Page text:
Video on Demand
10 May 2004
Video on Demand (VOD) enables subscribers to choose from a library of recorded films and TV programming, and watch them immediately on their TV set, usually via a set-top box. It is analogous to having an ‘online video or DVD store’. Most versions allow the user to pause, rewind or fast forward the programme. The customer pays a small fee to watch each programme, and has access for a limited time period, often 24 hours. Unlike conventional broadcast TV, content is requested by the viewer, hence the service is ‘on demand’.
This profile focuses on VOD over DSL or fibre networks, although some examples of VOD over cable are included. After several damaging false starts, VOD over DSL is beginning to look like a viable proposition, at least where market conditions are favourable. Point Topic estimates that as of May 2004 there were at least 230,000 DSL and fibre subscribers worldwide with access to true VOD. Many operators are now pushing forward with ambitious rollout plans which should take subscriber numbers over 1 million within 12 months.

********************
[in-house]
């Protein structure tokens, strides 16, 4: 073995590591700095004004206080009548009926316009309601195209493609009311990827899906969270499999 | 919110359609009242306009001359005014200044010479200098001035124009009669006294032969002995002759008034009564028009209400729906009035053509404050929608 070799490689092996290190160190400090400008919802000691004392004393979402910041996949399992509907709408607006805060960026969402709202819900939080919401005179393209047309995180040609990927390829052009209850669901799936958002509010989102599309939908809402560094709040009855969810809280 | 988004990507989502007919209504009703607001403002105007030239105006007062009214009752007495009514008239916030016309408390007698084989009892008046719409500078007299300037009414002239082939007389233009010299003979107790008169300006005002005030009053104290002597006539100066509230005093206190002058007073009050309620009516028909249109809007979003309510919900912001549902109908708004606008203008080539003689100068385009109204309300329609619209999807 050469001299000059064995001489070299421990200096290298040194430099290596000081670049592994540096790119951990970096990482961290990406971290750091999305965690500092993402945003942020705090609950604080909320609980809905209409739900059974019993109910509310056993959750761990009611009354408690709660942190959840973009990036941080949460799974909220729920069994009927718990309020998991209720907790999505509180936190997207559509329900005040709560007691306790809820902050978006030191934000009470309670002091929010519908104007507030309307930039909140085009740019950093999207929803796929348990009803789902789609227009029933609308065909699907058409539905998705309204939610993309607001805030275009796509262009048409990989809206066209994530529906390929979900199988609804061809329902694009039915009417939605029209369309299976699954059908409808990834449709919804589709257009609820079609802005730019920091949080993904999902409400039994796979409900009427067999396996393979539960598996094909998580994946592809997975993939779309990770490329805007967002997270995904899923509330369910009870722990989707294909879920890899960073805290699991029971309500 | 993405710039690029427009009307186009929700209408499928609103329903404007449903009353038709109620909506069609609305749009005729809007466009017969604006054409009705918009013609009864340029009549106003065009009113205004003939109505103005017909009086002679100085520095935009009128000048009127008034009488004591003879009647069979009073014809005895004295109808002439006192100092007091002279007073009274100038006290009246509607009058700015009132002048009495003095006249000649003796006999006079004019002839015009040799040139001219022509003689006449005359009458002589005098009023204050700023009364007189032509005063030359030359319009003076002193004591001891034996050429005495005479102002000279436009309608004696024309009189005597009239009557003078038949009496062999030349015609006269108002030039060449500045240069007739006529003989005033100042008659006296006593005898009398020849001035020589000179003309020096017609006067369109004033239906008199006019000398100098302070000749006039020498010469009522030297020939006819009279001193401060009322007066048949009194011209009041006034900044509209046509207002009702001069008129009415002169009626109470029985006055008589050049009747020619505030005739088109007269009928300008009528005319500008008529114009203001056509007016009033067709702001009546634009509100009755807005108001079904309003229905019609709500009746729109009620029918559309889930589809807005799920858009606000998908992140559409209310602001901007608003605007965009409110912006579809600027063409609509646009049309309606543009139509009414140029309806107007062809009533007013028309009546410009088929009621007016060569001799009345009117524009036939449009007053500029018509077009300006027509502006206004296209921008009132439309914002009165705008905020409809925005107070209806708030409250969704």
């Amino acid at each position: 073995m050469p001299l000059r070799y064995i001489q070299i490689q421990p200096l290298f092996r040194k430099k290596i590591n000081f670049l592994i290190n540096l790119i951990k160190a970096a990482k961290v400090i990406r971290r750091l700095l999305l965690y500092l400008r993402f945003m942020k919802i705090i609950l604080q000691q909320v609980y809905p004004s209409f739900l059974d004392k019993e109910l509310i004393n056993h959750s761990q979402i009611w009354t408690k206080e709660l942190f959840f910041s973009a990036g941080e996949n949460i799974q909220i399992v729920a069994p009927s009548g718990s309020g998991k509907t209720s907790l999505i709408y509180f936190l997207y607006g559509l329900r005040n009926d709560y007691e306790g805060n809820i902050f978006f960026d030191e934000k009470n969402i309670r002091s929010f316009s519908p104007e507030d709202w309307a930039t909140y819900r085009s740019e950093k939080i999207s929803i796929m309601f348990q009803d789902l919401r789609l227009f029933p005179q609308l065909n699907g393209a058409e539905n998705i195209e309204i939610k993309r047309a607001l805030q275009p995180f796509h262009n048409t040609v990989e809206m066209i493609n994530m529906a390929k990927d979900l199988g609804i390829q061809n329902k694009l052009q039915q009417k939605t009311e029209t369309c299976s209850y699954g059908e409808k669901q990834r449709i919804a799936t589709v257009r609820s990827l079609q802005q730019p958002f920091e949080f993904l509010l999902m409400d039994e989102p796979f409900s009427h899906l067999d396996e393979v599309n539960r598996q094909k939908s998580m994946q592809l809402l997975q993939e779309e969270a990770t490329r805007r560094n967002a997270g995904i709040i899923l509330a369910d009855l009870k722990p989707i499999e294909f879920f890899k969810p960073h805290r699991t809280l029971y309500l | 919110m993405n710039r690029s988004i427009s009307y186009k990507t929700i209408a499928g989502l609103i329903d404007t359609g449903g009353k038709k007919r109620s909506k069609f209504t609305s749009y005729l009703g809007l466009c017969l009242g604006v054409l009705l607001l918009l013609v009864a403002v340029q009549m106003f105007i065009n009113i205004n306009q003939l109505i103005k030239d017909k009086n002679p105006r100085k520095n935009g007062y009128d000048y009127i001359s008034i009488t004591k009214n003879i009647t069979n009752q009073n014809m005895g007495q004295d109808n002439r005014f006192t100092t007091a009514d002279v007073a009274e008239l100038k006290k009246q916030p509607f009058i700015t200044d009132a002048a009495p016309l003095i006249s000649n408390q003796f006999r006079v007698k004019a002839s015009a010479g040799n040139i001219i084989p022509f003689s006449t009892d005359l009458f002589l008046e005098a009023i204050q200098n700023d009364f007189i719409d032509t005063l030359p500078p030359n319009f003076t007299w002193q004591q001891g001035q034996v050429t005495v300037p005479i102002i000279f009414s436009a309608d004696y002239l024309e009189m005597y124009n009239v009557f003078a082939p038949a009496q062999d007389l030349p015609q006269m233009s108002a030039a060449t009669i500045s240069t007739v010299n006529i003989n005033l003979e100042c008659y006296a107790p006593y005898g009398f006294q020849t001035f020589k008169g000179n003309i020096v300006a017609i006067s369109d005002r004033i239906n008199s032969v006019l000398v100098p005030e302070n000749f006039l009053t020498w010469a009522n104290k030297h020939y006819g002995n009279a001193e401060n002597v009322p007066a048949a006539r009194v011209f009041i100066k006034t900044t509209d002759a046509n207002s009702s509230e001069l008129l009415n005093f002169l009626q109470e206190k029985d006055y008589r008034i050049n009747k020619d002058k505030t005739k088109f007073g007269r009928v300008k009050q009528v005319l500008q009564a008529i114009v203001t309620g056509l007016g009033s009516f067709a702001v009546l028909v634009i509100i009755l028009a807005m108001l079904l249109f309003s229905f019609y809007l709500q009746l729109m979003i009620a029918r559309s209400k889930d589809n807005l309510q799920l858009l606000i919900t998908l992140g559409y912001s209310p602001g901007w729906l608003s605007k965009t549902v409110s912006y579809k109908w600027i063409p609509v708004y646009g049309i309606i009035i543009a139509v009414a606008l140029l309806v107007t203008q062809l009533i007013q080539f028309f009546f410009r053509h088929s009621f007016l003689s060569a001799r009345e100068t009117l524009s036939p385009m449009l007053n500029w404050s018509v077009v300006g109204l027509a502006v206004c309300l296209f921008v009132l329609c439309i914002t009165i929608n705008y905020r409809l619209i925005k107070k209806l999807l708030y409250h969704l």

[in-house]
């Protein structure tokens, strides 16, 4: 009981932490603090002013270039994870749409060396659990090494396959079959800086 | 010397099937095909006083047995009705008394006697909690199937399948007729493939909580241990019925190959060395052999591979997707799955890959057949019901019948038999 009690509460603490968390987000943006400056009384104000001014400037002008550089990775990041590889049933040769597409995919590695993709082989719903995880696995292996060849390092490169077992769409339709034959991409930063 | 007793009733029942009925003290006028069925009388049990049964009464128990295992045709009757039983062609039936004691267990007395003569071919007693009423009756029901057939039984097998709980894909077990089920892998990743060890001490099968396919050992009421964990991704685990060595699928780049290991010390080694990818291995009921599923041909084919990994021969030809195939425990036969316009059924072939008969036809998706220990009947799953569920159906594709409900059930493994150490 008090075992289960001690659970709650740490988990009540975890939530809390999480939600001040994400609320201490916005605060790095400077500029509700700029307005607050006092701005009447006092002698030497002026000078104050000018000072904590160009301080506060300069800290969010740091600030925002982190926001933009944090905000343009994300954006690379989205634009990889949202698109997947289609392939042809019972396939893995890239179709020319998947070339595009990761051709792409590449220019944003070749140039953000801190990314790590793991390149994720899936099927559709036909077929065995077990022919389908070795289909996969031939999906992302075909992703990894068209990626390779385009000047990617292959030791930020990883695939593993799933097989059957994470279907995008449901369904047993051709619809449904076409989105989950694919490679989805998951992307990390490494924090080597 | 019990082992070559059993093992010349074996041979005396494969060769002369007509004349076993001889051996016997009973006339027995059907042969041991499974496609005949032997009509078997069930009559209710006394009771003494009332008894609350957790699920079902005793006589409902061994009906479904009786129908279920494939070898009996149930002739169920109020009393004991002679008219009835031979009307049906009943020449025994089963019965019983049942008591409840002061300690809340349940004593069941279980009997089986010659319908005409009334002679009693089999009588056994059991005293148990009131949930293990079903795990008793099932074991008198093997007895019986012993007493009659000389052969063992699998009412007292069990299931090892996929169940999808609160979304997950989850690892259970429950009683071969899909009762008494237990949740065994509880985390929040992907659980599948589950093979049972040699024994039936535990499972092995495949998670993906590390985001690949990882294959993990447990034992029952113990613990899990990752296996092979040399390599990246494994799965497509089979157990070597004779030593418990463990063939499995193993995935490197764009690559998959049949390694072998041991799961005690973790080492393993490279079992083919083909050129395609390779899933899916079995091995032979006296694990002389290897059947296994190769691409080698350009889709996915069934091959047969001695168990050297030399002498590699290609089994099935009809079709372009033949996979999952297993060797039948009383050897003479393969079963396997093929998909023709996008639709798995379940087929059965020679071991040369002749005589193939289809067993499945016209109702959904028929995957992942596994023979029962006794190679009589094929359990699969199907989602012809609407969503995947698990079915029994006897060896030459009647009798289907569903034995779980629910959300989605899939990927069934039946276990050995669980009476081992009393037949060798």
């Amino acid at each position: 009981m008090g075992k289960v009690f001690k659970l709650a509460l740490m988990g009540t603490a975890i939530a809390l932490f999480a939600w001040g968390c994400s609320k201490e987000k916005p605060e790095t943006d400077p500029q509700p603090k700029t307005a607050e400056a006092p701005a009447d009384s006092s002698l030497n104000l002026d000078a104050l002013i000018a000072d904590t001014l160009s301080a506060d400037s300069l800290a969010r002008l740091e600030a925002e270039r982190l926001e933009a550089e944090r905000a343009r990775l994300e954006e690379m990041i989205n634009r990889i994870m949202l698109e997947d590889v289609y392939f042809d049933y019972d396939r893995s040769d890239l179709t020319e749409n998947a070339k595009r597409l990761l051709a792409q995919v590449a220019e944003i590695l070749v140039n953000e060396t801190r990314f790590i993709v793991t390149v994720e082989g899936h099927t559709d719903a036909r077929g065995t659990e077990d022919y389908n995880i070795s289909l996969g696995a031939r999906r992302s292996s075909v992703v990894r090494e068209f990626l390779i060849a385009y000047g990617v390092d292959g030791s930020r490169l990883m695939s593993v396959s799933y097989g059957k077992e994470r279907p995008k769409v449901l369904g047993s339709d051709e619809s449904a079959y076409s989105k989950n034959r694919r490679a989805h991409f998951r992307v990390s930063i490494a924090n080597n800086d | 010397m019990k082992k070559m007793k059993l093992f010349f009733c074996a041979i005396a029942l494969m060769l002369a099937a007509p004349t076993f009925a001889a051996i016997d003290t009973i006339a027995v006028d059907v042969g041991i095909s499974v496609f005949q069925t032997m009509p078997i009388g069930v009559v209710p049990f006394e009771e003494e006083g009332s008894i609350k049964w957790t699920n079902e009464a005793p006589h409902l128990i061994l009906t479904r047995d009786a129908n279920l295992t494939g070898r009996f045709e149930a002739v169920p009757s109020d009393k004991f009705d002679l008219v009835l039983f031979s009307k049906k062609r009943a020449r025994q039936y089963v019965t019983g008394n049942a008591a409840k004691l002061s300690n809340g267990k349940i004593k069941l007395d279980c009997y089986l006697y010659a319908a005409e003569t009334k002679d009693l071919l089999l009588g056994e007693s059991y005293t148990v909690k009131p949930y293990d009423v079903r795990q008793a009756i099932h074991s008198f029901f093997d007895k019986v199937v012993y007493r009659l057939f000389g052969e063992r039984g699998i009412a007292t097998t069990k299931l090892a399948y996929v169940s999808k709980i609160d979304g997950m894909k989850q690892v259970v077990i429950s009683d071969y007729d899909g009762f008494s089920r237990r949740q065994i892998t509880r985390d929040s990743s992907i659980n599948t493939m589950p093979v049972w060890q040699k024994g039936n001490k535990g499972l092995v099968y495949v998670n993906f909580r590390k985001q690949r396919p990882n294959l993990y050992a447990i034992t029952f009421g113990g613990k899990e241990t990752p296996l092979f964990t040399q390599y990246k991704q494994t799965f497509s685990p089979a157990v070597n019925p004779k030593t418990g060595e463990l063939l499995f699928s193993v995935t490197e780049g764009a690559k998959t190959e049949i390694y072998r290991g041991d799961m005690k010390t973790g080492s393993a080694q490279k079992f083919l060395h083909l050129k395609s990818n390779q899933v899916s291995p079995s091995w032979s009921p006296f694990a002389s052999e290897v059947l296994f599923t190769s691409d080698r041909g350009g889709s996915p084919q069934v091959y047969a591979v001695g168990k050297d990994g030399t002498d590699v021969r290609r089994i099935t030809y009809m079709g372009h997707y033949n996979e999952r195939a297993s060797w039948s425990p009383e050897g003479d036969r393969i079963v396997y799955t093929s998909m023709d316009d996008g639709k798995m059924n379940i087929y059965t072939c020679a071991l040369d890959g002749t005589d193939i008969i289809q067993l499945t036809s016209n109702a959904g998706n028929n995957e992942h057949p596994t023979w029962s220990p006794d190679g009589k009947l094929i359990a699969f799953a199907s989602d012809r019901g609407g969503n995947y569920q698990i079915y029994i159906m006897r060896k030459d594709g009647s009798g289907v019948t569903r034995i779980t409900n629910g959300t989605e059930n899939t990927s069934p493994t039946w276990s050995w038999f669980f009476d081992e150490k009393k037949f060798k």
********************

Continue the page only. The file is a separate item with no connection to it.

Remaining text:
Reasons for the improving outlook include:
• Sharp falls in the initial capex per end-user required to set up VOD service
• Improved DSLAM and network technology allowing more efficient and cost-effective distribution of video content
• Lower backhaul bandwidth costs
• Greater willingness by the film studios to agree content deals
• Positive feedback from the users of existing services, who prove to like VOD, are tending to increase their use of it, and are les likely to churn to other service providers when they already have VOD.
Taking these factors into account, business plans for VOD can expect reasonably early break-even rather than a long period of heavy losses. Operators are starting to consider the possibility that a VOD offering might become an essential part of every broadband portfolio rather than an expensive luxury.
VOD over cable raises different issues,